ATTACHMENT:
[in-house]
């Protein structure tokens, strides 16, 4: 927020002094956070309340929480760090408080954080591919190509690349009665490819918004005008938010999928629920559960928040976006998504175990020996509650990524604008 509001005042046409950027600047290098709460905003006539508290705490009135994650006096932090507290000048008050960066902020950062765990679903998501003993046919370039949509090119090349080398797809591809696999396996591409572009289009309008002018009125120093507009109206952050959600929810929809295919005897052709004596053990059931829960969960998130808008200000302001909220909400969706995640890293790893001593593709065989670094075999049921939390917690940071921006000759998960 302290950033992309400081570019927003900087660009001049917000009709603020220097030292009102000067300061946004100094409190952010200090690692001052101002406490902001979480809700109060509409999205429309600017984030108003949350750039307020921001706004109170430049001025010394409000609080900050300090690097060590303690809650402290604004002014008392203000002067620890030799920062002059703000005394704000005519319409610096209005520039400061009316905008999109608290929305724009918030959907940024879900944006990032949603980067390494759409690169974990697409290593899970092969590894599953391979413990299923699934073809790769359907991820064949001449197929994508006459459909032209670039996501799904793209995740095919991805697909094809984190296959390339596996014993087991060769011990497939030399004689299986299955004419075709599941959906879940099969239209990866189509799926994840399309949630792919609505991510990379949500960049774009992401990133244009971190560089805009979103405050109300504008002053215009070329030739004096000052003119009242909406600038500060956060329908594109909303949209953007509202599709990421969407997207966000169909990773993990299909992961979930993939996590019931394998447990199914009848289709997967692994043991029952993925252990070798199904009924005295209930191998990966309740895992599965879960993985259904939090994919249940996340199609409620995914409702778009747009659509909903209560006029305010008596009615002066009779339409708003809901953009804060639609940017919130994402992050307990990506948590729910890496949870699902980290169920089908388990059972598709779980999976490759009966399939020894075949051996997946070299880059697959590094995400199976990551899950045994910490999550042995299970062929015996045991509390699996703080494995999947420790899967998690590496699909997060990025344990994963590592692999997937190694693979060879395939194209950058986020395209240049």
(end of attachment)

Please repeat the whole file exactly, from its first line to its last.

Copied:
[in-house]
């Protein structure tokens, strides 16, 4: 927020002094956070309340929480760090408080954080591919190509690349009665490819918004005008938010999928629920559960928040976006998504175990020996509650990524604008 509001005042046409950027600047290098709460905003006539508290705490009135994650006096932090507290000048008050960066902020950062765990679903998501003993046919370039949509090119090349080398797809591809696999396996591409572009289009309008002018009125120093507009109206952050959600929810929809295919005897052709004596053990059931829960969960998130808008200000302001909220909400969706995640890293790893001593593709065989670094075999049921939390917690940071921006000759998960 302290950033992309400081570019927003900087660009001049917000009709603020220097030292009102000067300061946004100094409190952010200090690692001052101002406490902001979480809700109060509409999205429309600017984030108003949350750039307020921001706004109170430049001025010394409000609080900050300090690097060590303690809650402290604004002014008392203000002067620890030799920062002059703000005394704000005519319409610096209005520039400061009316905008999109608290929305724009918030959907940024879900944006990032949603980067390494759409690169974990697409290593899970092969590894599953391979413990299923699934073809790769359907991820064949001449197929994508006459459909032209670039996501799904793209995740095919991805697909094809984190296959390339596996014993087991060769011990497939030399004689299986299955004419075709599941959906879940099969239209990866189509799926994840399309949630792919609505991510990379949500960049774009992401990133244009971190560089805009979103405050109300504008002053215009070329030739004096000052003119009242909406600038500060956060329908594109909303949209953007509202599709990421969407997207966000169909990773993990299909992961979930993939996590019931394998447990199914009848289709997967692994043991029952993925252990070798199904009924005295209930191998990966309740895992599965879960993985259904939090994919249940996340199609409620995914409702778009747009659509909903209560006029305010008596009615002066009779339409708003809901953009804060639609940017919130994402992050307990990506948590729910890496949870699902980290169920089908388990059972598709779980999976490759009966399939020894075949051996997946070299880059697959590094995400199976990551899950045994910490999550042995299970062929015996045991509390699996703080494995999947420790899967998690590496699909997060990025344990994963590592692999997937190694693979060879395939194209950058986020395209240049």